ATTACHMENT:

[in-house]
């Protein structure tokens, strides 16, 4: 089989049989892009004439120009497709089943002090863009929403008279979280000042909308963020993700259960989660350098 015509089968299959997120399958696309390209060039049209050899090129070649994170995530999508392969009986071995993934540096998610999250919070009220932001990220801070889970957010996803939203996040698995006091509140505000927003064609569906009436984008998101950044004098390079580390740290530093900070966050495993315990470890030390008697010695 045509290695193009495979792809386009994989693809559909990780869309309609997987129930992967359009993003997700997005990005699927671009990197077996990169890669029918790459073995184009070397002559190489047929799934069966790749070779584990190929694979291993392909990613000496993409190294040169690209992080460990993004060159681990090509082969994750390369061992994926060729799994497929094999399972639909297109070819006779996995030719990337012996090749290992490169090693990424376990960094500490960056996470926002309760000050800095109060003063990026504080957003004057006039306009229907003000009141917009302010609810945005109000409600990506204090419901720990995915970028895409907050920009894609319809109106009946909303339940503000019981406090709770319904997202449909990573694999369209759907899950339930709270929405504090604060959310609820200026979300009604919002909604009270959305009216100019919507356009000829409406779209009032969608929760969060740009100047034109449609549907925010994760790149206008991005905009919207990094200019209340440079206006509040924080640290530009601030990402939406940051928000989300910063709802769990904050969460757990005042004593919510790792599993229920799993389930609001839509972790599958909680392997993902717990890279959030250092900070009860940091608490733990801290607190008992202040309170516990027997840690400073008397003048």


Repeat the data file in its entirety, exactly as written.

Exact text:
[in-house]
């Protein structure tokens, strides 16, 4: 089989049989892009004439120009497709089943002090863009929403008279979280000042909308963020993700259960989660350098 015509089968299959997120399958696309390209060039049209050899090129070649994170995530999508392969009986071995993934540096998610999250919070009220932001990220801070889970957010996803939203996040698995006091509140505000927003064609569906009436984008998101950044004098390079580390740290530093900070966050495993315990470890030390008697010695 045509290695193009495979792809386009994989693809559909990780869309309609997987129930992967359009993003997700997005990005699927671009990197077996990169890669029918790459073995184009070397002559190489047929799934069966790749070779584990190929694979291993392909990613000496993409190294040169690209992080460990993004060159681990090509082969994750390369061992994926060729799994497929094999399972639909297109070819006779996995030719990337012996090749290992490169090693990424376990960094500490960056996470926002309760000050800095109060003063990026504080957003004057006039306009229907003000009141917009302010609810945005109000409600990506204090419901720990995915970028895409907050920009894609319809109106009946909303339940503000019981406090709770319904997202449909990573694999369209759907899950339930709270929405504090604060959310609820200026979300009604919002909604009270959305009216100019919507356009000829409406779209009032969608929760969060740009100047034109449609549907925010994760790149206008991005905009919207990094200019209340440079206006509040924080640290530009601030990402939406940051928000989300910063709802769990904050969460757990005042004593919510790792599993229920799993389930609001839509972790599958909680392997993902717990890279959030250092900070009860940091608490733990801290607190008992202040309170516990027997840690400073008397003048």